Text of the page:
As well as this, use of psilocybin can invoke profound mystical states of awareness and can be used as a tool for deepening spiritual practice. In combination with a regular meditation practice the use of psilocybin can assist in prolonging elevated states of mind and may reinforce mindful ways of thinking. Users of psilocybin report discovering deeper layers of themselves, and often discover that life is more meaningful than before. Great value is experienced in connecting with a state that seems more ‘real’ than that of ordinary awareness. Wisdom teachings regarding how best to live one’s life may be received, or understood more profoundly.

It sounds almost too good to be true, but recent research is starting to provide the evidence to support such claims. Even mainstream news platforms reported a recent study by Johns Hopkins University that suggested that ingesting psilocybin just once resulted in profound positive changes in personality which could still be felt a year later. Of course in cultures such as ours that do not value elevated and profound states of grace and awareness, this mode of experiencing the world and enhancing our relationship with life may not catch on anytime soon. But a new appreciation of the therapeutic value of psilocybin could plant the seed for a change in the public and political perception of the value of non-ordinary states of consciousness.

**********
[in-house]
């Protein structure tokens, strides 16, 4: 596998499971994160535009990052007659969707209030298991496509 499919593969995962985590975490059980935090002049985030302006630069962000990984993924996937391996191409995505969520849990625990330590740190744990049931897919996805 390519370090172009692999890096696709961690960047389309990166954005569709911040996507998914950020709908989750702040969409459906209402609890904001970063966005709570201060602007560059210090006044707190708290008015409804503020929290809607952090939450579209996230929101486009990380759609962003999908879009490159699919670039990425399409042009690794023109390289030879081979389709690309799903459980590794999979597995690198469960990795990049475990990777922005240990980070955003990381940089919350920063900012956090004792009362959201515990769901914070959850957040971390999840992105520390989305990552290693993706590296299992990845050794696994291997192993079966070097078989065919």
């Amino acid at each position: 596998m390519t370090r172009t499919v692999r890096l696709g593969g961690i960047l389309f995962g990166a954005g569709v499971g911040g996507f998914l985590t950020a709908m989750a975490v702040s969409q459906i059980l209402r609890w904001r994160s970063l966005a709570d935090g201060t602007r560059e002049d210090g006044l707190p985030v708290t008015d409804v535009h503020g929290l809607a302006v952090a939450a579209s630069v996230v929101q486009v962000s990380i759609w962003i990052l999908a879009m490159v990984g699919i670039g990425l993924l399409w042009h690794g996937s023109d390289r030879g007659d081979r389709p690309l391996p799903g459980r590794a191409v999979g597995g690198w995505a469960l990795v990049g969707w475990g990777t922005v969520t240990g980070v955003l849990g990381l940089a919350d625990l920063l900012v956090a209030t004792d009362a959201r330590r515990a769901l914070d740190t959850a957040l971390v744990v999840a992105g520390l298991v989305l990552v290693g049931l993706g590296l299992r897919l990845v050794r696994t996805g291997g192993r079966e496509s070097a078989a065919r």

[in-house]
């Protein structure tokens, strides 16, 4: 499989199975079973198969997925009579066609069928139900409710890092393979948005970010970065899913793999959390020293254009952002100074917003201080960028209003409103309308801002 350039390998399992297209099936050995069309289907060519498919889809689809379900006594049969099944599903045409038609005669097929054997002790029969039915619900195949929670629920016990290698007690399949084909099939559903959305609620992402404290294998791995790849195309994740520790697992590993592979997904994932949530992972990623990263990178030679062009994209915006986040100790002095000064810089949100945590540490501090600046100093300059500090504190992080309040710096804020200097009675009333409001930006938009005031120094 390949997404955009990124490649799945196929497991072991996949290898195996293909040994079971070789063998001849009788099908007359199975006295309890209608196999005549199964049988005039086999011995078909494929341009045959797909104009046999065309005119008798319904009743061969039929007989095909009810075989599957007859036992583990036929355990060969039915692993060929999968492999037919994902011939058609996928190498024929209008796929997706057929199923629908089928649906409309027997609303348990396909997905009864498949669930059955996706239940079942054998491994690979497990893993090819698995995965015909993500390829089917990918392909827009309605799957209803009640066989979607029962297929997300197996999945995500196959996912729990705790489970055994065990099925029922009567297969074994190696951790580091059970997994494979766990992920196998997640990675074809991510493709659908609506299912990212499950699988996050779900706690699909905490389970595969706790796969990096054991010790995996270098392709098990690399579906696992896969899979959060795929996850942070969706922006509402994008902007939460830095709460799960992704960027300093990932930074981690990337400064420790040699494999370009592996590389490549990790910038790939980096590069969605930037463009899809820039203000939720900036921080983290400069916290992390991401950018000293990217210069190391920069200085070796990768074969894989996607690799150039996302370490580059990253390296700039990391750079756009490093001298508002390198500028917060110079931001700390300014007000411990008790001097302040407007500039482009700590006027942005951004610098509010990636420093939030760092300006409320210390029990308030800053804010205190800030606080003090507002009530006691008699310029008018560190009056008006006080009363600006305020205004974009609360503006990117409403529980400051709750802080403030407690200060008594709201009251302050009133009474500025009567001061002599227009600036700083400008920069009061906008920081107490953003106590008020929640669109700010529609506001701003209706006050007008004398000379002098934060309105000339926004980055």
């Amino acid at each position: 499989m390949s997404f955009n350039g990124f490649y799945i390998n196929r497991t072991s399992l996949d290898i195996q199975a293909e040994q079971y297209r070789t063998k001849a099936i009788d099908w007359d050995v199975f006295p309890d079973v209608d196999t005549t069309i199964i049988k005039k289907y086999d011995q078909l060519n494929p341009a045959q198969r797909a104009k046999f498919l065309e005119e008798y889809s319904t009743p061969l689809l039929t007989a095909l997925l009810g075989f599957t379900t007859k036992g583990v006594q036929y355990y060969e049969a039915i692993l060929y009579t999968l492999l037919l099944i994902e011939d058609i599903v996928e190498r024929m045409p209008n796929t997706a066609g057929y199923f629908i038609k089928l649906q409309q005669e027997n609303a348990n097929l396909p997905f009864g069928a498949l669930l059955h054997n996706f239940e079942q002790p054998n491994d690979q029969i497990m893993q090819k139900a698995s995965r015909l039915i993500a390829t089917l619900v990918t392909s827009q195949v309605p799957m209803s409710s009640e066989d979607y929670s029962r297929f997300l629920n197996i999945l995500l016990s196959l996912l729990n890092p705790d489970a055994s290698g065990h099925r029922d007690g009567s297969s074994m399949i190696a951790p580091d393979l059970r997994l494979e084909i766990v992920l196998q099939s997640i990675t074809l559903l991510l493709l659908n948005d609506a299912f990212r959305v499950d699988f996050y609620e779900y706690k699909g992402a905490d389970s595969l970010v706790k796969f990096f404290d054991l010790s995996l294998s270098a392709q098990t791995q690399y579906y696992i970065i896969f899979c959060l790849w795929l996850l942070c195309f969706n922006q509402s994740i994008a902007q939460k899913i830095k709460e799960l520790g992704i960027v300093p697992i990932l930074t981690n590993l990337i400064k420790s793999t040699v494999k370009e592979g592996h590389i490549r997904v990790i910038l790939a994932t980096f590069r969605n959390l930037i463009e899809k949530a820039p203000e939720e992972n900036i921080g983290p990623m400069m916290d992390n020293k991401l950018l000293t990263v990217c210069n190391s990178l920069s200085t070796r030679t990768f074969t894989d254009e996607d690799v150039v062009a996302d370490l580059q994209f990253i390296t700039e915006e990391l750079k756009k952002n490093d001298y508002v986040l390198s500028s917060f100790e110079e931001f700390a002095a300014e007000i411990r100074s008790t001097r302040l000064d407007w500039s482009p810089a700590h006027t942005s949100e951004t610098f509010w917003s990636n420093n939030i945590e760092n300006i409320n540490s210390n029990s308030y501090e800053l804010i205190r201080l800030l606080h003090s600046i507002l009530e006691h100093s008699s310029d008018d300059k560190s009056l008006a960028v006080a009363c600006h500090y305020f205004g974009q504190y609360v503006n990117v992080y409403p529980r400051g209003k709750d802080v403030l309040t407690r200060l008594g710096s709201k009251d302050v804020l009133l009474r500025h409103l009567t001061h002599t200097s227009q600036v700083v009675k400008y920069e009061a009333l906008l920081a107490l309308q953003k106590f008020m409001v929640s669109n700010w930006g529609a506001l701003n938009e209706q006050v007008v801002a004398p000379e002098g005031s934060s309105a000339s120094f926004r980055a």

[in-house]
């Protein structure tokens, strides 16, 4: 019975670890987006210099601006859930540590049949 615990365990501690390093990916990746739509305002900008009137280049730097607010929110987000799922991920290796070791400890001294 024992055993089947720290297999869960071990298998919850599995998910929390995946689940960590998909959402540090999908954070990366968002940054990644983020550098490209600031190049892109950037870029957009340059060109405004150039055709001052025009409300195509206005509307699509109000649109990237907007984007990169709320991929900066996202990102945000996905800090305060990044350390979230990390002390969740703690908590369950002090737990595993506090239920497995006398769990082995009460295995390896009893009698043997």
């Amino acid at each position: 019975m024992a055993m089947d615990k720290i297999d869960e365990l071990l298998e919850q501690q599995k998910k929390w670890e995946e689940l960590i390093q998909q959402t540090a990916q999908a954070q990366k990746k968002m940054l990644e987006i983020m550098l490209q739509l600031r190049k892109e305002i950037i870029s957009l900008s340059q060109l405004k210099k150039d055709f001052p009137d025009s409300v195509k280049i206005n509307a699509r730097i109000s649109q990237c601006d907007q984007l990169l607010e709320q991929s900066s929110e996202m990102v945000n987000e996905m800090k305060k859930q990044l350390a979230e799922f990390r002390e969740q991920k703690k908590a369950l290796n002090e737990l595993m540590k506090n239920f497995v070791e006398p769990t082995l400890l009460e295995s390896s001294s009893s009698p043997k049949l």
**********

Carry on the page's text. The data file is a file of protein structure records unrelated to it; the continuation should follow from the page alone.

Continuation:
Of course the issues of personal wellbeing and mental health are complex and interconnected with wider issues that need addressing within our societies. But I know from personal experience how valuable the use of psychedelics can be, both to those who suffer as well as those who wish to thrive. The types of insights and psychological change that psilocybin and other psychedelics bestow upon the user are such that there could hardly be a more appropriate or powerful tool for initiating the changes we’d all like to see, both in ourselves and consequently in our world. It’s sad that people who choose to utilise such effective and therapeutic tools for the betterment of themselves must commit a criminal act to do so, but with time I’m hopeful that further demonstration of the benefits of such activity will see a change in our attitudes towards it.

Ayahuasca, Healing, and the Freedom to Choose

(This article originally appeared on the website www.knowdrugs.net)

So I’m lying on my back on a foam mattress and it doesn’t matter whether my eyes are open or closed – I can’t see what’s around me for the intensity of the visions is overwhelming. Extraordinary colours, patterns and shapes appear before me, endlessly morphing and perpetually renewing. As well as witnessing this numinous light show, what seems like profound knowledge is being imparted to me. I’m being taught deep truths about how to live a better life; I’m reliving and letting go of the pain associated with distant memories; I’m empathically experiencing the pain of others throughout history and in different parts of the world and learning the importance of compassion. In the following days and weeks I feel lighter, more optimistic about life, more energetic, and the sadness I used to experience is no longer there. Something quite remarkable has happened.